The New Statesman’s rolling politics blog


CommentPlus: pick of the papers

The ten must-read pieces from this morning’s papers.

1. Despised Clegg could become Labour's unwilling kingmaker (Daily Telegraph)

Ed Miliband's pugilistic attitude towards Nick Clegg is not shared by his brother, writes Mary Riddell. These contrasting positions could yet determine the outcome of the leadership election.

2. Clegg has no room for manoeuvre (Independent)

Elsewhere, Steve Richards says the Liberal Democrat leader's agile positioning has been undermined by his support for wildly risky cuts.

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3. Dear Lib Dem voter (Guardian)

In an appeal to Lib Dem voters, Ed Miliband urges them to look again at Labour and help challenge the dangerous small-state liberalism of the coalition.

4. Why I'm backing Ed Miliband (Daily Mirror)

Meanwhile, in the Daily Mirror, Neil Kinnock endorses Miliband Jr and says he is the man to put service and sincerity back at the core of democracy.

5. Social mobility: the playing field fallacy (Guardian)

The political class's obsession with social mobility implies that staggering inequalities of wealth are natural, writes Stefan Collini.

6. End the hypocrisy and talk Turkey (Financial Times)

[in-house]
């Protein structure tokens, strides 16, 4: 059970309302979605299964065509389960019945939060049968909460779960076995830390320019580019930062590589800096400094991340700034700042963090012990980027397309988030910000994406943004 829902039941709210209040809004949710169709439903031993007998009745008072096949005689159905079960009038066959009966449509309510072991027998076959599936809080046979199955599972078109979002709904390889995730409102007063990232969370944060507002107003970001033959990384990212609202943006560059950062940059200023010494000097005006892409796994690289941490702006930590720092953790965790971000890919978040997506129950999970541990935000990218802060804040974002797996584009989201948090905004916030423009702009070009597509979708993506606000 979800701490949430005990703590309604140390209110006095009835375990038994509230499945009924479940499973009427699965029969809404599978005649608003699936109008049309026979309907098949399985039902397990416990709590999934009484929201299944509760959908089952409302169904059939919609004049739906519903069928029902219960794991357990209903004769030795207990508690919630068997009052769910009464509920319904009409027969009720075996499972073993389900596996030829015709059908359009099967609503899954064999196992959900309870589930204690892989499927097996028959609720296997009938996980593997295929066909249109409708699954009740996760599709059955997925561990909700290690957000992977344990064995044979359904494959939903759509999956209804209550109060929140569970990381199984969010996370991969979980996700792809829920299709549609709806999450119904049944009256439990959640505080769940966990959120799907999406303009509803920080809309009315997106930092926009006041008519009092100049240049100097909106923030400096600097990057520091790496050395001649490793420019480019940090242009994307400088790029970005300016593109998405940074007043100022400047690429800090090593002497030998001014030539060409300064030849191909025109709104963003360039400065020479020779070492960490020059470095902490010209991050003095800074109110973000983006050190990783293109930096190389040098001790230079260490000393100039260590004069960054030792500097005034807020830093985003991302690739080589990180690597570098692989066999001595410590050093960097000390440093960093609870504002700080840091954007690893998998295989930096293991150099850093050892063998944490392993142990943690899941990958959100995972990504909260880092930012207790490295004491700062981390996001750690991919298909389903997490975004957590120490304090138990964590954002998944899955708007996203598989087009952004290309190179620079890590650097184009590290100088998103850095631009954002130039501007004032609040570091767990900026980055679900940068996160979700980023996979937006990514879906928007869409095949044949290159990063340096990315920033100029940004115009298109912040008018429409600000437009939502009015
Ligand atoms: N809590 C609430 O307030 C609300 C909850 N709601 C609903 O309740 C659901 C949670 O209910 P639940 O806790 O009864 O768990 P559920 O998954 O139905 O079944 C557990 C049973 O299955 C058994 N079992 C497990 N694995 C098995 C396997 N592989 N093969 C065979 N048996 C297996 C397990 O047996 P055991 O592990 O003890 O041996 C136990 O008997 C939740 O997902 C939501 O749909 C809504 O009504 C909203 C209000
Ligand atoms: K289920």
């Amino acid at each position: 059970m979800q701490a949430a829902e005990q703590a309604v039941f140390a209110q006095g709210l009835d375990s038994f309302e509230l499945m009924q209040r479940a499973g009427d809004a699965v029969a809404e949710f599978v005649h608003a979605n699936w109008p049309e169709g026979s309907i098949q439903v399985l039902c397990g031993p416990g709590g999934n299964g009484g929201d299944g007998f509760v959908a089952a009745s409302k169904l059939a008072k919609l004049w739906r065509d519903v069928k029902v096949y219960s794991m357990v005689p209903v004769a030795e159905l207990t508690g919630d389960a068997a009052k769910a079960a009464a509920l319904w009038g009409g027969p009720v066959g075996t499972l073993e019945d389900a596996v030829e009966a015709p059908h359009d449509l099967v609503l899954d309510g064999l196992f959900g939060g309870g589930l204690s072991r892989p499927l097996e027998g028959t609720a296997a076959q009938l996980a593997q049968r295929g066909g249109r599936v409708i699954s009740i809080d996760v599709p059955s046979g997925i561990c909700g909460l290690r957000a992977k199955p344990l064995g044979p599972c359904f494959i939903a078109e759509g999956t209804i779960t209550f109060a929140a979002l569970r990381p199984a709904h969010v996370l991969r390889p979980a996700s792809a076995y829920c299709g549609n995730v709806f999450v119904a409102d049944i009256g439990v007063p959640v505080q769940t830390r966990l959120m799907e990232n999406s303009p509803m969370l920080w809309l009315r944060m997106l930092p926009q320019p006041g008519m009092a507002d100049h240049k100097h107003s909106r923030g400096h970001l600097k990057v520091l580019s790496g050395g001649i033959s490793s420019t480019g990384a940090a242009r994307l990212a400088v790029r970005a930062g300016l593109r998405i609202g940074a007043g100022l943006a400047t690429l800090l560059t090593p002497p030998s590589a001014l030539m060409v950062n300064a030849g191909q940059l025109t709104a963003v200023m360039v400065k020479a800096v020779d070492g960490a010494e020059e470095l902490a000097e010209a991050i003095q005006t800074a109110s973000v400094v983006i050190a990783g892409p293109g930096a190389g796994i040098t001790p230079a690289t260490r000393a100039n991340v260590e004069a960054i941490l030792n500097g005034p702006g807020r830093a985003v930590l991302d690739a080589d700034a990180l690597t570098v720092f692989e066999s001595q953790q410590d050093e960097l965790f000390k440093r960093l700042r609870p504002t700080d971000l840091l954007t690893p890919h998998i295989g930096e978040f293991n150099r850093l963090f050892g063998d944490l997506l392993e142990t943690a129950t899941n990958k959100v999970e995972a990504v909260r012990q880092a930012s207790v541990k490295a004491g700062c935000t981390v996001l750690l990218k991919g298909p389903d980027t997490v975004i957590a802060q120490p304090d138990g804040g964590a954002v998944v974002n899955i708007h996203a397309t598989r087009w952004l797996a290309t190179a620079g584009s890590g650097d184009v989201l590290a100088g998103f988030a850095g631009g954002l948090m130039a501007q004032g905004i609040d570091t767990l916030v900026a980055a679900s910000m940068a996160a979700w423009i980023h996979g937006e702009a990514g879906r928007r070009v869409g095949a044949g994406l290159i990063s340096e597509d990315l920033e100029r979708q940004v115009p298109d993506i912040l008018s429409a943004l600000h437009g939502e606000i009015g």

Turkish membership of the EU will remain a fantasy until the rules on free movement of labour are changed, says Gideon Rachman.

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7. Let's Pickle a few more costly commissions (Daily Telegraph)

The Telegraph praises Eric Pickles's decision to scrap the Audit Commission and argues that every quango should be made to reapply for its job.

8. Bow your head. This is hallowed ground (Times)

Barack Obama's error was to underestimate the level of emotion evoked by Ground Zero, writes Ben Macintyre.

9. Death penalty: judicial killing in the free world (Guardian)

The global campaign to end the death penalty would gain immeasurably from its abolition in Japan and the US, says a leader in the Guardian.

10. A grotesque law that must be rejected in the name of freedom (Independent)

South Africa's plan to introduce statutory regulation of the press would hugely curtail freedom of information, warns Nicholas Dawes.

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